Web development is overwhelmingly community driven. We share tools, libraries, frameworks, code snippers, solutions, and questions. Our work would take tremendously more time and effort if we did not use each other’s code. Another way in which web development is community driven is also through the in-person and online help we seek. Throughout my past six months as a web developer, I’ve learned quite a bit about the process of asking and receiving help.
Getting the wrong kind of help
Not all people are suited to answering your question, no matter how much experience they have. Some will not pay full attention when you explain your problem. Others will disregard you as incapable of understanding. The hardest type of help that I have coping with is those who fixate on a part of your code that has nothing to do with getting to the solution. These are people who will begin criticizing your choice of software tools, minor and irrelevant details, and structuring (which can all be fixed at a later point). This distracts you from your core goal that the moment.
It’s important to be mindful of the people that you ask help from.
Not all people will be capable or interested in helping you. Nor will all people agree with the same coding standards and philosophies that you abide by. So it’s vital to find people who can focus with you on your pressing concerns and help guide you towards a solution.
I am generally cautious of people who hand out the code outright to my specific solution. You see people asking for others to do this for them on Stack Overflow. While this is a shortcut and may certainly help you achieve a result, it does not help you learn the intricacies of the code that you are putting together.
Getting the wrong kind of help can greatly discourage you, or even make you feel alienated from the coding community. But there will always be another person in this realm that you can reach out to and get support from.
Listening to all the voices at once
Listening to everyone’s input on your code is not going to make you a better coder. Why? Because everyone has a different method and opinion. Taking to heart all of the input you receive from your fellow coders convolutes what you are trying to do. It pays to listen, but be critical of who is speaking. Discard what isn’t helping you, and especially discard those things that are bringing you down.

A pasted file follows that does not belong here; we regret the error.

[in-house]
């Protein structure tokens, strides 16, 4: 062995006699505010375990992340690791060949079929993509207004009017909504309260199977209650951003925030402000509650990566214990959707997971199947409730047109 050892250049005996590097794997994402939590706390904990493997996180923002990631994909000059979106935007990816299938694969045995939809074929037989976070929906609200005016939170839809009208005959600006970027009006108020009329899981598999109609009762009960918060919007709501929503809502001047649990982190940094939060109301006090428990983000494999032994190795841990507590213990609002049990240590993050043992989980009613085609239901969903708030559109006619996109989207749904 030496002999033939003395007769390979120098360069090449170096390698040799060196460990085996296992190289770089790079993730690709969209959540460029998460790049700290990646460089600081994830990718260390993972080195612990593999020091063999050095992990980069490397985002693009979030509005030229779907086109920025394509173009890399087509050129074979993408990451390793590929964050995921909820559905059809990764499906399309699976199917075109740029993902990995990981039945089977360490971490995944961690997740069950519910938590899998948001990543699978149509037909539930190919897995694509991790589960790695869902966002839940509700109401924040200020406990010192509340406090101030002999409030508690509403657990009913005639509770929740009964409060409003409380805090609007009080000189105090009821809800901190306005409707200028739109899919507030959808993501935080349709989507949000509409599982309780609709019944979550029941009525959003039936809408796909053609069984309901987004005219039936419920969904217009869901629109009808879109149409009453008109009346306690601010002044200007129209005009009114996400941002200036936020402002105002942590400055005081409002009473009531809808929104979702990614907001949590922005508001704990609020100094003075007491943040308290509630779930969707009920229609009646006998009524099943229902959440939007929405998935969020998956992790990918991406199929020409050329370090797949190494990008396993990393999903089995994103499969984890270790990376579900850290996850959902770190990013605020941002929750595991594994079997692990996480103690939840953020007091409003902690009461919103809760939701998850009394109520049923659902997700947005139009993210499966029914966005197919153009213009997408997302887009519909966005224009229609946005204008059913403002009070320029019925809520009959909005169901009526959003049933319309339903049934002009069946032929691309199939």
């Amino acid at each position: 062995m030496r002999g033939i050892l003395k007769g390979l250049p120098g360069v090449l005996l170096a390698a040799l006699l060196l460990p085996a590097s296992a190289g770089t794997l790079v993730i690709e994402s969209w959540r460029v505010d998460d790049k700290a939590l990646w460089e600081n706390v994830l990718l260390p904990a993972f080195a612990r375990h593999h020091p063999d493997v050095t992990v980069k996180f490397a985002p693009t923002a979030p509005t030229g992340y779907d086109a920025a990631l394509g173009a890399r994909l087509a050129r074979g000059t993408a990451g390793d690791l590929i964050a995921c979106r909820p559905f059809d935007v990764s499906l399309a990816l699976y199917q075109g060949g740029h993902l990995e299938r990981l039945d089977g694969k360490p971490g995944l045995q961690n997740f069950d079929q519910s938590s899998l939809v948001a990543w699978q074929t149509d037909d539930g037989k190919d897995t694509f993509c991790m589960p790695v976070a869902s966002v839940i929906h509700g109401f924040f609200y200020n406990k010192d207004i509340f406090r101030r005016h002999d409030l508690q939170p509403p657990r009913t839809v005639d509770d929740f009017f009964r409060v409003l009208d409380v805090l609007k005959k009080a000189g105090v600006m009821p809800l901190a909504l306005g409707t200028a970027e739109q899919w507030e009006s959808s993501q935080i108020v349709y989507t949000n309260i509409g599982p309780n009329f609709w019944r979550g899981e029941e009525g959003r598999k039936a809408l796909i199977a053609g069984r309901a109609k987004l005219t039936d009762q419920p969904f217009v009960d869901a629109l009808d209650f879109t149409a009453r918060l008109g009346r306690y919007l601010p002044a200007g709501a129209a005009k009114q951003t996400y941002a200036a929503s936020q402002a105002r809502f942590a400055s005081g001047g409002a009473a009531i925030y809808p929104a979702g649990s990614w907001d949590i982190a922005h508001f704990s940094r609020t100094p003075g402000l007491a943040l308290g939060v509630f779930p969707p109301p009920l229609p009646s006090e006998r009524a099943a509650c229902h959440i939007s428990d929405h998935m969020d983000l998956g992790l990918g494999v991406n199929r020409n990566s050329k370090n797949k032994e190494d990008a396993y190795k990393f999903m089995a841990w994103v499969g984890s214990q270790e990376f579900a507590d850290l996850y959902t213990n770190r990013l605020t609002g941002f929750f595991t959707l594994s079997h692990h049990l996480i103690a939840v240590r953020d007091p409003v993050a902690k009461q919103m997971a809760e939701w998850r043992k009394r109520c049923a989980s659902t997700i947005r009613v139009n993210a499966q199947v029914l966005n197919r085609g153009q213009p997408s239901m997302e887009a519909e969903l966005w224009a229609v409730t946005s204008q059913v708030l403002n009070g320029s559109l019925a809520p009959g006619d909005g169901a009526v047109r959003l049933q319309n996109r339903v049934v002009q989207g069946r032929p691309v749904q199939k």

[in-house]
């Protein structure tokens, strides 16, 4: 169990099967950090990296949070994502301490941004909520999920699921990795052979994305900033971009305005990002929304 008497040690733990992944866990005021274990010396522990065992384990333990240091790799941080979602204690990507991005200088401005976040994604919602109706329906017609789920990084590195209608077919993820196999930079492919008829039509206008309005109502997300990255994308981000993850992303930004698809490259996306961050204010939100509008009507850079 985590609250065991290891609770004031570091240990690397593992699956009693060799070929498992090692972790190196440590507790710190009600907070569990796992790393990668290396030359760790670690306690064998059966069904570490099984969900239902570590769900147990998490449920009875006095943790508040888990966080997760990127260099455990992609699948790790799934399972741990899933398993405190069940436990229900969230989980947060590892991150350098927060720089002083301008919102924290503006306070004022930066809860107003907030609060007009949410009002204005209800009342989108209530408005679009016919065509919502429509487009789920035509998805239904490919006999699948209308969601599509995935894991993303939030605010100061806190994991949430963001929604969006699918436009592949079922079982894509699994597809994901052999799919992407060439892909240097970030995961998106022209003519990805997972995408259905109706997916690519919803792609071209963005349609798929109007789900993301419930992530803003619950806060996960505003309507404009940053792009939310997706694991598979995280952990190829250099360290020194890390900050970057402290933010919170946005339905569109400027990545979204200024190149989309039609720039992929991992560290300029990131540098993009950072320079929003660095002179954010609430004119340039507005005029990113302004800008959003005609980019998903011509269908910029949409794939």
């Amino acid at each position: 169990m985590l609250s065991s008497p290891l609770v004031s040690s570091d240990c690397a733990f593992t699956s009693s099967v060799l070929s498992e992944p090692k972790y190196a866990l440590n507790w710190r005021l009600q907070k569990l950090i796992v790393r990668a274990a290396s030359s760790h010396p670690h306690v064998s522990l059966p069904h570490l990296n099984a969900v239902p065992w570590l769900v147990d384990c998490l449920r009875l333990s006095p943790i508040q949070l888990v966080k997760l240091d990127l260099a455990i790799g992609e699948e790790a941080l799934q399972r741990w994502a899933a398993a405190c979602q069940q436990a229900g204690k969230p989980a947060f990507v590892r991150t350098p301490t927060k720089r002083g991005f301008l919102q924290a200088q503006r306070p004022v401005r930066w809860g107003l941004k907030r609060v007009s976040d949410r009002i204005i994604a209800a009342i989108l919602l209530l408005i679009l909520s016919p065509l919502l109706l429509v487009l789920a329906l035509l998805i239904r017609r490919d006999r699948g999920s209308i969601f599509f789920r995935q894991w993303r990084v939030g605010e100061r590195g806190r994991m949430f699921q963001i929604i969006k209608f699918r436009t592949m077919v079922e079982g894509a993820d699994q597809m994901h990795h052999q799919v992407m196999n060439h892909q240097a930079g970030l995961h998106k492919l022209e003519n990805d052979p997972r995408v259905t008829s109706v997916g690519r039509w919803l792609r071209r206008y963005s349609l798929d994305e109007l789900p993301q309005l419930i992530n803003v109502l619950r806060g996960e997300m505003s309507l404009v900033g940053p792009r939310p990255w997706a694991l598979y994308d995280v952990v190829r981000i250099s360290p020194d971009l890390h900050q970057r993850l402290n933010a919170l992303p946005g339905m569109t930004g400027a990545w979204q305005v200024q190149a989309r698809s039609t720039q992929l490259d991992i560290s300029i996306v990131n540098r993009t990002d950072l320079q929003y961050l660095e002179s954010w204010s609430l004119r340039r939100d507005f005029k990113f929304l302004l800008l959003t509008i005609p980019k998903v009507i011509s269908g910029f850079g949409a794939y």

There have been so many instances throughout my coding bootcamp experience that I have sought two, three, or four opinions on a particular problem, only to end up with a broken app and frustration. Refactoring your code at the drop of a hat because someone tells you it will be better their way may not always end well. Refactor your code because you see value in it, not solely because another coder tells you to.
Vet each voice that you listen to.
How much experience do they have with the type of problem that you are dealing with? Are you confident that asking for their help is going to get you closer to your goal? Have you exhausted the resources you could find on your own? This also applies to voices online. Though vetting a voice online is different than in person, it’s still important for you to determine whether you want to move forward with their advice.
Understand when you need to go it alone
Sometimes the best help that you can get is from yourself. Once you get on the train of asking for help it’s easy to reach out for even the simplest problems that you could have figured out yourself with some simple Google searching. Research is one of the top skills that a great web developer possesses.
Make sure that you exhaust your online searching before tapping your coding friend for help.
There’s comfort in knowing that you have reliable coding mentors, friends, and coworkers. But you will absolutely benefit from understanding the methodology of online research and self reliance. Reaching within for help can feel very rewarding and increase your confidence in your abilities.
There are a tremendous amount of voices in the web development community – loud, brash, uncensored, patient, open, intelligent. Not all of these voices are going to help you achieve your current goals. Some will make you feel like you don’t belong in this community. But if you want to be here, you belong here. Being a web developer is about a lot more than learning code. It’s about learning to interact with a whole new set of people with very passionate stances on their methods and tools. Not all of them will understand your goals, but some of them will.
Entering a community as vast as this one takes a fortitude that I have not had entering any other setting. It’s fast-paced, male-oriented, quizzical, confusing, and downright insane at times. This is an absurd community of logical thinking, perplexingly passionate individuals. Newcomers, welcome to the madness. For those who have been part of this community for some time, I hope you’re still in the honeymoon daze of contemplating the power of talking to machines. This community thrives on its voices. The loudest are not always helping the most, nor are all the quiet coders meek and soundless. There is room for the obnoxious and the tender, as in other fronts of life. Let us all choose our voices wisely, so that we may reach our goals.